“This is my city” — One night in the Ferguson Flex Zone

It’s getting dark along West Florissant Avenue and reporters are getting antsy. After several days of arrests and occasionally violent confrontations, there’s some uncertainty about the size of tonight’s protests. Small groups of reporters are roaming the street looking for protesters.

I stop and chat with three guys around Mike Brown’s age. They are eying the media throng warily. None of them seem remotely impressed by wandering reporters. “Looks like some of them are eager for it to pop off,” I mention to one of them. He looks up with a look of disgust. Then his contempt eases a bit. “Well, at least they’re honest,” he says. He declines an interview but we talk for a bit before saying goodbye. We’ll meet again in a couple of hours under more intense circumstances.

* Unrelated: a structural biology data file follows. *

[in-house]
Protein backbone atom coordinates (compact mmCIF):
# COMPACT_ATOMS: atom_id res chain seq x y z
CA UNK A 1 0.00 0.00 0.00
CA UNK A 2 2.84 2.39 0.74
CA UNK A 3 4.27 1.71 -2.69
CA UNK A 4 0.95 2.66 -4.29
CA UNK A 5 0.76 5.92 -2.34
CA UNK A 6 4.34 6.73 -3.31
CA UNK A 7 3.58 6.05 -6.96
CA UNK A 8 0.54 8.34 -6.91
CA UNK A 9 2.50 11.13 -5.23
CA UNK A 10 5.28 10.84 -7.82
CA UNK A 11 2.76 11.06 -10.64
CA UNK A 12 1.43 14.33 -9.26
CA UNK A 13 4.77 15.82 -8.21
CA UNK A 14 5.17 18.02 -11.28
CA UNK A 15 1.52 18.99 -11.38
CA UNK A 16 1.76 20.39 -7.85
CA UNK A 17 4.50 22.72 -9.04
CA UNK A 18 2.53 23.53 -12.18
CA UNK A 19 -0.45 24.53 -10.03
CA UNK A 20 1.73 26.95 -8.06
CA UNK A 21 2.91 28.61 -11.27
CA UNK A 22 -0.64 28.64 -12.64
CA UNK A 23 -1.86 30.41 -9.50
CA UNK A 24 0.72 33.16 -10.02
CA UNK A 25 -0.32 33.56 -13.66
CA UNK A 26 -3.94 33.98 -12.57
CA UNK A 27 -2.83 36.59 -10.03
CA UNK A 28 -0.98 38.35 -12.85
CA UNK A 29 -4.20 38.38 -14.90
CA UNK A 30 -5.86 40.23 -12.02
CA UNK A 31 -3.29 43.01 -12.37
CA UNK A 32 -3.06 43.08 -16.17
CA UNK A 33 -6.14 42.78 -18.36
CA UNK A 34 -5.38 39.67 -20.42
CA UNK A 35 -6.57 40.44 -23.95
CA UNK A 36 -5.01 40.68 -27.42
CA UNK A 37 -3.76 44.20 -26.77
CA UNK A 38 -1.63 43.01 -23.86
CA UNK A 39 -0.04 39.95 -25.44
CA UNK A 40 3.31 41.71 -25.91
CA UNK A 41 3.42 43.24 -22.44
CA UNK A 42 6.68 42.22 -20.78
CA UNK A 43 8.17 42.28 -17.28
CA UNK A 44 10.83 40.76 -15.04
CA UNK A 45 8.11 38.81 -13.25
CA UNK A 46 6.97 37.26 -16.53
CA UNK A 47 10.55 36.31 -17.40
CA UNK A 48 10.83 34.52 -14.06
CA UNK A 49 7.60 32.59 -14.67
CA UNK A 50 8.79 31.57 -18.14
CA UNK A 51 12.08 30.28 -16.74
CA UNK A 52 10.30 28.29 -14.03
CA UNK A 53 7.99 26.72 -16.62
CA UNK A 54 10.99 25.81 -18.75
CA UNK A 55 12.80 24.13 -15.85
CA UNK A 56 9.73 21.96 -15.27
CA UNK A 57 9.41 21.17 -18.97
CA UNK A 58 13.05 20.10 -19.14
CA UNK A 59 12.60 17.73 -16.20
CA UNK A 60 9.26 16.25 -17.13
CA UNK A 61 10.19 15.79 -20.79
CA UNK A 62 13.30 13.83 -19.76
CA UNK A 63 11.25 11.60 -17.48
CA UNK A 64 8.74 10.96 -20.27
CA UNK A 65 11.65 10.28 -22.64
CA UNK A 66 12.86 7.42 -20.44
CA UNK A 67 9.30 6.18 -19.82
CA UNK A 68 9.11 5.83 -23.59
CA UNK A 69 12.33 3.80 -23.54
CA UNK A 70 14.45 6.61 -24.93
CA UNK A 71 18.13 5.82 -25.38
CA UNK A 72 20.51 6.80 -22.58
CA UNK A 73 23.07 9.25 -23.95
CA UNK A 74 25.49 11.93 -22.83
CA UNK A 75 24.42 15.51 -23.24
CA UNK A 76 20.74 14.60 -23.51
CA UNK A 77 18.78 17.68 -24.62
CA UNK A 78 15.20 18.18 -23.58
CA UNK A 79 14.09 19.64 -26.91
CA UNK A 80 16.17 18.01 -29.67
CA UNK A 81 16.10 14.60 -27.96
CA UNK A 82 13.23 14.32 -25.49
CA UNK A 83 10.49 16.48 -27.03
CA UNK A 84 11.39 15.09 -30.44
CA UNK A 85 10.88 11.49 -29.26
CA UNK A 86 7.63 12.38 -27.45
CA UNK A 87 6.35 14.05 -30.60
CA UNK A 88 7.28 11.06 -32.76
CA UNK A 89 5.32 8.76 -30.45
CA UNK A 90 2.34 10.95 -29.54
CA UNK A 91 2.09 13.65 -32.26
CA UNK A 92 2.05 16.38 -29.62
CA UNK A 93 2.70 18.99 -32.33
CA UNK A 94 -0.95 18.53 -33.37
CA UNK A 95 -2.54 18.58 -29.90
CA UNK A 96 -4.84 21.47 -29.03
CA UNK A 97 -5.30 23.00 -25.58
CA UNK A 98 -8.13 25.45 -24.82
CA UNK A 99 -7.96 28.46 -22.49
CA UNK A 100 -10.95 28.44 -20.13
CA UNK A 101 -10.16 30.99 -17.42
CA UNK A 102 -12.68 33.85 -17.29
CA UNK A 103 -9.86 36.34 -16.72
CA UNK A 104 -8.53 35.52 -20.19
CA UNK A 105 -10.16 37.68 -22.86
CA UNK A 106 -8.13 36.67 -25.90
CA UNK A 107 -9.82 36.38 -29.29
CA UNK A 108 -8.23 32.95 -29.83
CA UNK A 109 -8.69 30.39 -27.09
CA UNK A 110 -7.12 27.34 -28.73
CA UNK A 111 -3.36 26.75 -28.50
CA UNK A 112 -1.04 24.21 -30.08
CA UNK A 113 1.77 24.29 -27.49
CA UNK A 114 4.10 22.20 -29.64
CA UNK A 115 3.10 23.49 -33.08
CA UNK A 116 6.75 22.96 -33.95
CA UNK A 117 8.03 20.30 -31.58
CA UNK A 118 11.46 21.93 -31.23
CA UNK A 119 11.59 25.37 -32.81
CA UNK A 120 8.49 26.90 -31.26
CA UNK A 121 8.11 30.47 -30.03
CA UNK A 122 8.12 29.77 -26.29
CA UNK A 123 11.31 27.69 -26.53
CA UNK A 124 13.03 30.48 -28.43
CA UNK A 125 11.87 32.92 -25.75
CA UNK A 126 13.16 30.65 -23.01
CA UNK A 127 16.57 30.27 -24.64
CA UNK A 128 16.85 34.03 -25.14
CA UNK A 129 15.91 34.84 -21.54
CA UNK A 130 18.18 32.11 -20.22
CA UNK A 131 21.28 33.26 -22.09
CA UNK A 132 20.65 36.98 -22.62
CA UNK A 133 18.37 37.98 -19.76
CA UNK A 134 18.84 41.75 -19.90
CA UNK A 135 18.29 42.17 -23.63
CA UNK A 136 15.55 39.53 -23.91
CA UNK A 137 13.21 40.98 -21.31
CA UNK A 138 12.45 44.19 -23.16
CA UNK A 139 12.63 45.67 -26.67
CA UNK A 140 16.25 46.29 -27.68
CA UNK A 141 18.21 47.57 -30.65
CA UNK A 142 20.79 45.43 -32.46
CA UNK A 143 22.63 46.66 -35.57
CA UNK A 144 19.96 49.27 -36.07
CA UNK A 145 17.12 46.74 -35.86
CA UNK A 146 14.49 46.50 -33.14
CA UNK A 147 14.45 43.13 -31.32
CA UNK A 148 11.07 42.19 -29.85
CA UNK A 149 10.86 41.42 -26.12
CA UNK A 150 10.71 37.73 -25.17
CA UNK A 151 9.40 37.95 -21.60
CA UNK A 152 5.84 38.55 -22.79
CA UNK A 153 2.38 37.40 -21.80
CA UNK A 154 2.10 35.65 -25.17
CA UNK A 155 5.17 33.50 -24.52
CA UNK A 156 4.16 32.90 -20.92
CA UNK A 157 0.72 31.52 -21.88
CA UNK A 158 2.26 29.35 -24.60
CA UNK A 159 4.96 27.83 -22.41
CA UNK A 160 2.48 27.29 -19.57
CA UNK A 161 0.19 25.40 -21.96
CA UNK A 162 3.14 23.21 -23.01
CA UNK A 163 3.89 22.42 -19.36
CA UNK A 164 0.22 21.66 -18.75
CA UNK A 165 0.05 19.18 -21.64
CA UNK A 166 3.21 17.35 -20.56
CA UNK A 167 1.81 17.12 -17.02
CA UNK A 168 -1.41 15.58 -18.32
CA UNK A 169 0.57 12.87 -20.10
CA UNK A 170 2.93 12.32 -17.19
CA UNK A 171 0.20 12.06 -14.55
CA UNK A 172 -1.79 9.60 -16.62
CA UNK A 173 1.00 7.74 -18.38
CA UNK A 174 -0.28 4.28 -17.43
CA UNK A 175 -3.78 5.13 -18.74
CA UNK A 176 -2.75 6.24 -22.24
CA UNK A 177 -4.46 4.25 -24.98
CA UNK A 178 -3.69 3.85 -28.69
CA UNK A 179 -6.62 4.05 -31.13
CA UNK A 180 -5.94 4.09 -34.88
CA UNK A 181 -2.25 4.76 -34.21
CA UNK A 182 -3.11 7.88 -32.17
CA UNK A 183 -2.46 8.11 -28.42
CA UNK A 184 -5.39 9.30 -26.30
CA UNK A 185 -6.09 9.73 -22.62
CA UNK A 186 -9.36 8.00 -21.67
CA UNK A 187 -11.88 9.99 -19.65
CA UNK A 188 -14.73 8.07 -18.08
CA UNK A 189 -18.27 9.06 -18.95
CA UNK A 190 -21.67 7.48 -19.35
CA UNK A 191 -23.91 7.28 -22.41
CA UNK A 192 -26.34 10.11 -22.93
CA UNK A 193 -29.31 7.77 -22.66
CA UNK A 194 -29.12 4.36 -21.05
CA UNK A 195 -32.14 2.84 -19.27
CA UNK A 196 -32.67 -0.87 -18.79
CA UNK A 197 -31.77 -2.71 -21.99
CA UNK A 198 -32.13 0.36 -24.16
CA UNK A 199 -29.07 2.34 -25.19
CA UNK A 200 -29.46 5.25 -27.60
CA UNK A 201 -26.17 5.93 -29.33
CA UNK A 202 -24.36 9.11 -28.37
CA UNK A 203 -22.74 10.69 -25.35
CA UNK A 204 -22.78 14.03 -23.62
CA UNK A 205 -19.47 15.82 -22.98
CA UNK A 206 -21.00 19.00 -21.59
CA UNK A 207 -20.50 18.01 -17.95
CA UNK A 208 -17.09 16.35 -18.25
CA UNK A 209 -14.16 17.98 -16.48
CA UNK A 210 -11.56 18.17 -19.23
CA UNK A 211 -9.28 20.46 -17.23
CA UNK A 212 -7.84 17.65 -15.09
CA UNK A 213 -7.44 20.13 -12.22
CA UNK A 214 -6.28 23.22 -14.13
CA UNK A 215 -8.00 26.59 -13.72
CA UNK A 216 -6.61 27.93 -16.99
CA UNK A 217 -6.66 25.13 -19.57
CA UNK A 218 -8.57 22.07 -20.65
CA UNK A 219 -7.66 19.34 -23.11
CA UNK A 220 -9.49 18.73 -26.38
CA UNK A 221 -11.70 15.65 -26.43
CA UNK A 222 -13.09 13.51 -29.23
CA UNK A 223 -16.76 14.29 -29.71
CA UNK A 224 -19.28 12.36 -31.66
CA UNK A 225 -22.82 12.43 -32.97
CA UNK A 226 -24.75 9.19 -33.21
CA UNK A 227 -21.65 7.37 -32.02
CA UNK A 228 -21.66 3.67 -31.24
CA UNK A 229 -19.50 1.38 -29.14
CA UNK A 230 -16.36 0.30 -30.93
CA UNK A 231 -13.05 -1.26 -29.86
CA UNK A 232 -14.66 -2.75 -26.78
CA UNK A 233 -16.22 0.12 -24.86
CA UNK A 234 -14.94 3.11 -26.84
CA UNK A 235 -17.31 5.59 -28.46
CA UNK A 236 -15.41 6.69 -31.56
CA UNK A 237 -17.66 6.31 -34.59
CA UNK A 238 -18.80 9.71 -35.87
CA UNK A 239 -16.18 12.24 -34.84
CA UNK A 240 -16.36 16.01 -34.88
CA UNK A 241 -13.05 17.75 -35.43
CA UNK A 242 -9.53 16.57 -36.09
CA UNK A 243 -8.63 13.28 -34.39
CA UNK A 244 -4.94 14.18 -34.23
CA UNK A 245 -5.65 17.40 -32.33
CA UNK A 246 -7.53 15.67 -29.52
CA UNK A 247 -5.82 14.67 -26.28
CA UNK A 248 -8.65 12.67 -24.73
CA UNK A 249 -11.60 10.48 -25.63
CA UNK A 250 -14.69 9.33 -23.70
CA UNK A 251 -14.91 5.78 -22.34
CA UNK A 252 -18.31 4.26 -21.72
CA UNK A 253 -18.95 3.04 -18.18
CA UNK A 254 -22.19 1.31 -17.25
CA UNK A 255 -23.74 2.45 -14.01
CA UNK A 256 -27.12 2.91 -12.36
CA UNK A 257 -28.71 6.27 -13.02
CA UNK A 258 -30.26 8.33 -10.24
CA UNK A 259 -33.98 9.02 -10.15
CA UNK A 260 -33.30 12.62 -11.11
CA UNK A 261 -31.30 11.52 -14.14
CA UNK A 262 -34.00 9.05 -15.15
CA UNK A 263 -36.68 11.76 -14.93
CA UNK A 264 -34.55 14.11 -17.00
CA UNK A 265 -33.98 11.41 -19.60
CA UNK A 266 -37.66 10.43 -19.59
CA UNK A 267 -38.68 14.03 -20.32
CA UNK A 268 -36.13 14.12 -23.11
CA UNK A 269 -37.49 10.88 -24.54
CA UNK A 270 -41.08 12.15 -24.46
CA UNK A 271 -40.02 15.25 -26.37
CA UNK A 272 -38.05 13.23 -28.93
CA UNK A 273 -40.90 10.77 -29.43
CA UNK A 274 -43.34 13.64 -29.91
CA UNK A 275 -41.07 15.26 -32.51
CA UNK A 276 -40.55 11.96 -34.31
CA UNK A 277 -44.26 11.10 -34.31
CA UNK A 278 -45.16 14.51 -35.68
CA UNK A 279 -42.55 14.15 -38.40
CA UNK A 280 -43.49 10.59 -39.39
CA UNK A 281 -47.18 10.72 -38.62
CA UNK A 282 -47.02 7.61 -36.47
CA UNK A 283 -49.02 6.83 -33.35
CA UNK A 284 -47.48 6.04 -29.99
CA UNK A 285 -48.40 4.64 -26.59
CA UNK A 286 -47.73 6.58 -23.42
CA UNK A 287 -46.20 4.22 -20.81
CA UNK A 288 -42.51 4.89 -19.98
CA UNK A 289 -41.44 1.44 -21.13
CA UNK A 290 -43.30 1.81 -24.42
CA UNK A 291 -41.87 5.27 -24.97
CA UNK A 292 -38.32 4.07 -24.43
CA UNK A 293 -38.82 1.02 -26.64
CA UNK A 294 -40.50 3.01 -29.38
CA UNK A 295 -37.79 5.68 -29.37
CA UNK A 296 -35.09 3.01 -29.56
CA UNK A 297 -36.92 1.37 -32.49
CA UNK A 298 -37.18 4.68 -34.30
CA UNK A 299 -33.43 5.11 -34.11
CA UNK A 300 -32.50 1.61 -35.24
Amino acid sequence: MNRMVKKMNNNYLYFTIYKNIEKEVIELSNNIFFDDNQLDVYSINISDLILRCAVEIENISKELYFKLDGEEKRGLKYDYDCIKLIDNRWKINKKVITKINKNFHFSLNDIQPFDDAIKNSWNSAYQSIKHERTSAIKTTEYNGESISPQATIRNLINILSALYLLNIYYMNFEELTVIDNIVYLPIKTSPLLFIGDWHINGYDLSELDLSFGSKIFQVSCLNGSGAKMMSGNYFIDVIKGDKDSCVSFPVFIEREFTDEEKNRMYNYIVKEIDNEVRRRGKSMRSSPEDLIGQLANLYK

Reporters are everywhere. News outlets from Germany, France, Japan, China etc. have sent crews. Media “base camp” is a shuttered convenience store. More than one reporter gives off a distinct “wannabe war correspondent” vibe. Some of the TV guys are wearing protective gear. Later it will become public knowledge that one well-known journalist, unbelievably, hired a crew of ex-special forces operators as on-site security.

If you’re from the St. Louis area, it’s hard not to find this comical. The city has plenty of areas badly affected by crime and poverty, but Ferguson isn’t one of them. It’s a well-kept little town with a wine bar and micropub — hardly the “Beirut on the Mississippi” some media members appear to believe it is. The protesters have been unfailingly friendly and helpful.